The Importance of Residual Stresses in Microelectronic Products and Materials
In this paper we will discuss the impact of residual stresses on the reliability of microelectronic components and the materials used therein. The following issues will be particularly emphasized: First, the tendency toward delamination and subsequent cracking along interfaces, such as between silicon dies, organic substrates, glues, and underfill material; second, the fatigue of electrolytically deposited copper vias within the substrate and FR4 board material; third, the accumulation of irreversibly accumulated plastic (creep) strain in lead containing as well as leadfree solders; the microstructural change observed during thermo-mechanical use within the bulk as well as at the interface of solder interconnects. We will present state-of-the-art numerical techniques that allow to quantify the development of stresses and strains within the aforementioned materials, mostly by finite element analysis, as well as the coupling between local stresses and diffusion processes, which is theoretically based on phase field models. Further emphasis is put on proper knowledge and determination of the inherent material parameters and how theoretical predictions can be linked to and validated by experimental observations and facts.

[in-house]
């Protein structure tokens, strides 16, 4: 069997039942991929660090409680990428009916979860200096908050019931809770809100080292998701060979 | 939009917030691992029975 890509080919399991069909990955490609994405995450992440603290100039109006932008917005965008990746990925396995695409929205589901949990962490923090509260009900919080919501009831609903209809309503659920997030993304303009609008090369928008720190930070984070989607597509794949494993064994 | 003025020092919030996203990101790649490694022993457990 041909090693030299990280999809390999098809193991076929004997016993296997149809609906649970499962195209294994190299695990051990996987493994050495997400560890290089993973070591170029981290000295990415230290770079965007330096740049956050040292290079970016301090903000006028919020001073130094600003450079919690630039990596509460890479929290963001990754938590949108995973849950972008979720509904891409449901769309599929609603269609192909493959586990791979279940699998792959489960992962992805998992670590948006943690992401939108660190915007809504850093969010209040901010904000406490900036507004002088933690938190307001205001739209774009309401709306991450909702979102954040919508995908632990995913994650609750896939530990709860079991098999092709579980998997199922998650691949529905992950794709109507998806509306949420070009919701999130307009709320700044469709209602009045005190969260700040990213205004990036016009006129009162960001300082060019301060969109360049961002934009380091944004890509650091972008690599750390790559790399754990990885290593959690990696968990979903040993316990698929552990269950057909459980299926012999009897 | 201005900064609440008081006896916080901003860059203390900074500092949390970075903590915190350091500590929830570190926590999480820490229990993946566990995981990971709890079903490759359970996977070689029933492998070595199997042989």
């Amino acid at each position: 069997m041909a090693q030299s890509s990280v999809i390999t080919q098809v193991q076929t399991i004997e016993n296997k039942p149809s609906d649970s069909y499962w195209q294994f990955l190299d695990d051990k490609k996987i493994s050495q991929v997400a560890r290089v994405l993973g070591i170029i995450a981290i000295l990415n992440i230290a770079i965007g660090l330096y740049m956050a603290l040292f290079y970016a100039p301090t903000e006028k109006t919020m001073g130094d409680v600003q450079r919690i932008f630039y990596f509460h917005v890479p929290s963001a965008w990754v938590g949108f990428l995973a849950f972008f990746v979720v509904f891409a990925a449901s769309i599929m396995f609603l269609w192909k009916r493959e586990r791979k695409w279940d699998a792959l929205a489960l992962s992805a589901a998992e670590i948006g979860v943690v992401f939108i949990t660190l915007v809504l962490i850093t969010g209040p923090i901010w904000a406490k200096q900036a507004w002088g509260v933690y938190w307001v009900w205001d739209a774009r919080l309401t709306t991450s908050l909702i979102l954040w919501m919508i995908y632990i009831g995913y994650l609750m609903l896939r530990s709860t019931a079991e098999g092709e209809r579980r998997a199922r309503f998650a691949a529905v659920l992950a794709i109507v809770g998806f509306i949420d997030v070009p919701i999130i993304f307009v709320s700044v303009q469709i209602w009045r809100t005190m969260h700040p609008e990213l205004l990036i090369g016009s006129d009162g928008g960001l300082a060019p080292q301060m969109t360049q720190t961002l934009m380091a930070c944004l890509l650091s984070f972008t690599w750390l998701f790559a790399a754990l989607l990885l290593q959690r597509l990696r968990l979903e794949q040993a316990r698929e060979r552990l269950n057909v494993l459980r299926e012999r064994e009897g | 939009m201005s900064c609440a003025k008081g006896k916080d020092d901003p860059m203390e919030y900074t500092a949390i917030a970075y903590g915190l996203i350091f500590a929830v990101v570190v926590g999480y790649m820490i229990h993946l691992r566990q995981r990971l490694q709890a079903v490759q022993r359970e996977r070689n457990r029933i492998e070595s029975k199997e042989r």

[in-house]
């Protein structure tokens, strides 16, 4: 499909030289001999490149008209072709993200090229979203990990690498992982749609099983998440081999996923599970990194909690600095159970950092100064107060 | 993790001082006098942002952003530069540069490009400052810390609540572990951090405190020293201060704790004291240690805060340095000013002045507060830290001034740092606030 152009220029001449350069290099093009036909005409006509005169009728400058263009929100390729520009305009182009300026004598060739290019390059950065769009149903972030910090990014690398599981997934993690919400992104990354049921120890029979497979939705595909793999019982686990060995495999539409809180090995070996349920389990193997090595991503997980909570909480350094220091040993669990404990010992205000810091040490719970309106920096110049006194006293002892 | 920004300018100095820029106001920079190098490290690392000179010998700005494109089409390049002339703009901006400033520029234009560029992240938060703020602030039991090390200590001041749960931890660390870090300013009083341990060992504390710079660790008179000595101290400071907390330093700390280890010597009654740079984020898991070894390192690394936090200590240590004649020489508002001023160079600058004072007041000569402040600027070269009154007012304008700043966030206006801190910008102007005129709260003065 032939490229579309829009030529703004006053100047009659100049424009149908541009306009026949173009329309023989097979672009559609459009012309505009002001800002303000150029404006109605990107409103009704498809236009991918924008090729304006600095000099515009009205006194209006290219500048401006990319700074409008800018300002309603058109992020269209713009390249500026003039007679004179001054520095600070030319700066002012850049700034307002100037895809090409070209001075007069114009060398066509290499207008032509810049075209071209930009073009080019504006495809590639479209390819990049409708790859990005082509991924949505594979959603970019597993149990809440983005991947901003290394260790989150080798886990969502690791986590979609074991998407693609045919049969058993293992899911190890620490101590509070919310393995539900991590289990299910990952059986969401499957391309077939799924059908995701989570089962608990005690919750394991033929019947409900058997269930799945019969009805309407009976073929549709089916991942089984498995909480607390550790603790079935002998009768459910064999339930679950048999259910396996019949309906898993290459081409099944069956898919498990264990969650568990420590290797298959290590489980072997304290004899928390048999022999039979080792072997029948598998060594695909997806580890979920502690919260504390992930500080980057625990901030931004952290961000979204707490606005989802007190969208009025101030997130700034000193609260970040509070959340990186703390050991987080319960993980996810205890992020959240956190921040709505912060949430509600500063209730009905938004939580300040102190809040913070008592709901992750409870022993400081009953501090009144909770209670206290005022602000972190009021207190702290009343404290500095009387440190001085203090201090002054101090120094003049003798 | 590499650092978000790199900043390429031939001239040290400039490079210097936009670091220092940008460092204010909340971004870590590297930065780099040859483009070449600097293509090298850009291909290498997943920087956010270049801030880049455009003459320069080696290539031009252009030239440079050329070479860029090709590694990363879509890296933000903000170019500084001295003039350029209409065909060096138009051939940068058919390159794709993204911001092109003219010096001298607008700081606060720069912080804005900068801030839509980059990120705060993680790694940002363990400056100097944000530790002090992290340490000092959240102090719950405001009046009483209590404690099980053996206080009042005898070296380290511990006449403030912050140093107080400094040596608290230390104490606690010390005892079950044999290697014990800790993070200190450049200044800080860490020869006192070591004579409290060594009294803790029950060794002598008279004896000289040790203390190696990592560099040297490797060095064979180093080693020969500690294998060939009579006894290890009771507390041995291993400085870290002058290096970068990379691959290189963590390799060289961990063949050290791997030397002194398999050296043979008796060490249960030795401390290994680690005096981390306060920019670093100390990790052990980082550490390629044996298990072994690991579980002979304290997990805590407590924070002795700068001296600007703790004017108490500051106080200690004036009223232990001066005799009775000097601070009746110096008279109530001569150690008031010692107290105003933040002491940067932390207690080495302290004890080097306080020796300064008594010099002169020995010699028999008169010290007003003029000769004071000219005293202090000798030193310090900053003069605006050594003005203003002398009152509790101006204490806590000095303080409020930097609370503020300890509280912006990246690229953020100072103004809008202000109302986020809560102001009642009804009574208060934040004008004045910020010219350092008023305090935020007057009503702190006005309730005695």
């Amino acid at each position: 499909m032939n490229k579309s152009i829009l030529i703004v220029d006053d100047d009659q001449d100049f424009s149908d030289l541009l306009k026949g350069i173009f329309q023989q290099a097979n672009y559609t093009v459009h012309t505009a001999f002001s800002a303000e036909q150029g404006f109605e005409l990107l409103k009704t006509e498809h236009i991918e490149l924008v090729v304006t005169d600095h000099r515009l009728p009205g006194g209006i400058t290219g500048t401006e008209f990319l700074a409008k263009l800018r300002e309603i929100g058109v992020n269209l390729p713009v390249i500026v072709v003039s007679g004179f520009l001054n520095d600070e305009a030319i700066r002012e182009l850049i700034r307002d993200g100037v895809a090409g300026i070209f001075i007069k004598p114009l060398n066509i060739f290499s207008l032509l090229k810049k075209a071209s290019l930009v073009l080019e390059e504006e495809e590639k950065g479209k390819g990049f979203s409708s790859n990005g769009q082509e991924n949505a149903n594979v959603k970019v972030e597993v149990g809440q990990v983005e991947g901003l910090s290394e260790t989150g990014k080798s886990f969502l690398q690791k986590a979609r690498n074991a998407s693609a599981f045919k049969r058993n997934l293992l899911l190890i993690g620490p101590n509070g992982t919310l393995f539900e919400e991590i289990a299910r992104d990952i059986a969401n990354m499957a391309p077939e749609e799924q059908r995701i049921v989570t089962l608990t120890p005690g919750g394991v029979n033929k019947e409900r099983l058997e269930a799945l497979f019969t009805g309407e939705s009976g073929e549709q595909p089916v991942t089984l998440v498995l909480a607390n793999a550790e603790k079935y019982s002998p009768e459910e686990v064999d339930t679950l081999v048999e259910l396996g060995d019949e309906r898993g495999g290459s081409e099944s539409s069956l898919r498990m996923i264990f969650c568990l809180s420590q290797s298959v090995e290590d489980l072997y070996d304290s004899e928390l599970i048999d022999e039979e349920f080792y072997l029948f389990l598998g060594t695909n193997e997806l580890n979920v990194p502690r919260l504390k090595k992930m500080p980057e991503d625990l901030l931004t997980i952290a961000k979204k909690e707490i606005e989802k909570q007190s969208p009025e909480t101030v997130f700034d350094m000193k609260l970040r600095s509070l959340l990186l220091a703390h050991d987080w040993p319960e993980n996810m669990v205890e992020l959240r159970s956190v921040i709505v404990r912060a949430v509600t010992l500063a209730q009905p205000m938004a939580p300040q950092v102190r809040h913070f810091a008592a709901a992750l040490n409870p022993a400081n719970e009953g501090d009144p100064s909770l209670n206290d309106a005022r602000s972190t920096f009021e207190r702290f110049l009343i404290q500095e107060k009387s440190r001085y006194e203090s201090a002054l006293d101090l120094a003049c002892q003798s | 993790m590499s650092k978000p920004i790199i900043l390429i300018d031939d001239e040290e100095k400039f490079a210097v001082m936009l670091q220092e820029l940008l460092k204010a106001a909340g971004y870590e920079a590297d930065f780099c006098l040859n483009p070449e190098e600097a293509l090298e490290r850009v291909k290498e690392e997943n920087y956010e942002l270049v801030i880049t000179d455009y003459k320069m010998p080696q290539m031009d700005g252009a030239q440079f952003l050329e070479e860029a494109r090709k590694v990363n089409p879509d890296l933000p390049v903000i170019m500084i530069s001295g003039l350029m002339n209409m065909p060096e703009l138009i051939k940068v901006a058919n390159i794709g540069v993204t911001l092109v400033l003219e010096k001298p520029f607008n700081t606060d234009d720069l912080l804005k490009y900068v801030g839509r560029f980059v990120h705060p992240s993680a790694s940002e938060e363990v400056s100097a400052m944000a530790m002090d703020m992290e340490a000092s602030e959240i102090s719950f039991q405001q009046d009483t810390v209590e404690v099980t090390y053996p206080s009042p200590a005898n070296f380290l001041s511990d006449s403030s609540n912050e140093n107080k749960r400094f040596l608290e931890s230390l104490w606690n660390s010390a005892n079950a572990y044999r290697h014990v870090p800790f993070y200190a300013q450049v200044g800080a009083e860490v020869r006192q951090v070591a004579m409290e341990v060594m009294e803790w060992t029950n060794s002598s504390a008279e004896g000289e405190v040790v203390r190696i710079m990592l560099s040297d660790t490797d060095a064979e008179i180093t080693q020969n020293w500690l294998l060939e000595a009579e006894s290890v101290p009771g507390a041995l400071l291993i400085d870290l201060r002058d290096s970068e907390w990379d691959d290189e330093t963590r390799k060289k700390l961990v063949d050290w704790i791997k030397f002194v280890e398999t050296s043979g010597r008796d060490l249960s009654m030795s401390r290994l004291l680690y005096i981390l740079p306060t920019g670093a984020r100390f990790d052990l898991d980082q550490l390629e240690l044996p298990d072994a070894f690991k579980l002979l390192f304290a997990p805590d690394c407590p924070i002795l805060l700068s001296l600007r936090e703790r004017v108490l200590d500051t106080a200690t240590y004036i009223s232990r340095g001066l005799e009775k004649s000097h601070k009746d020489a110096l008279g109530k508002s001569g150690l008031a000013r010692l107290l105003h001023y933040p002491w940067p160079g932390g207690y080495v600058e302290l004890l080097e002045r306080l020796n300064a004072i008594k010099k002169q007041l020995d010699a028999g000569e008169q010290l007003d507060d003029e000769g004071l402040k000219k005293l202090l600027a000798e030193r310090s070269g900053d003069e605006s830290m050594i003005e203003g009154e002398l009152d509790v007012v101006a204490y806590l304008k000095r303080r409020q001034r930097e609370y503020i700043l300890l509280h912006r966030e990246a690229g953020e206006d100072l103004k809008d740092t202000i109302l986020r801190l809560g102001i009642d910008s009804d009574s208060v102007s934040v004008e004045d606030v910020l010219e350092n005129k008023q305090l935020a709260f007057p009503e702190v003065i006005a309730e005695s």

W. Reimers and S. Quander
W. H. Müller, "The Importance of Residual Stresses in Microelectronic Products and Materials ", Materials Science Forum, Vols. 524-525, pp. 1-10, 2006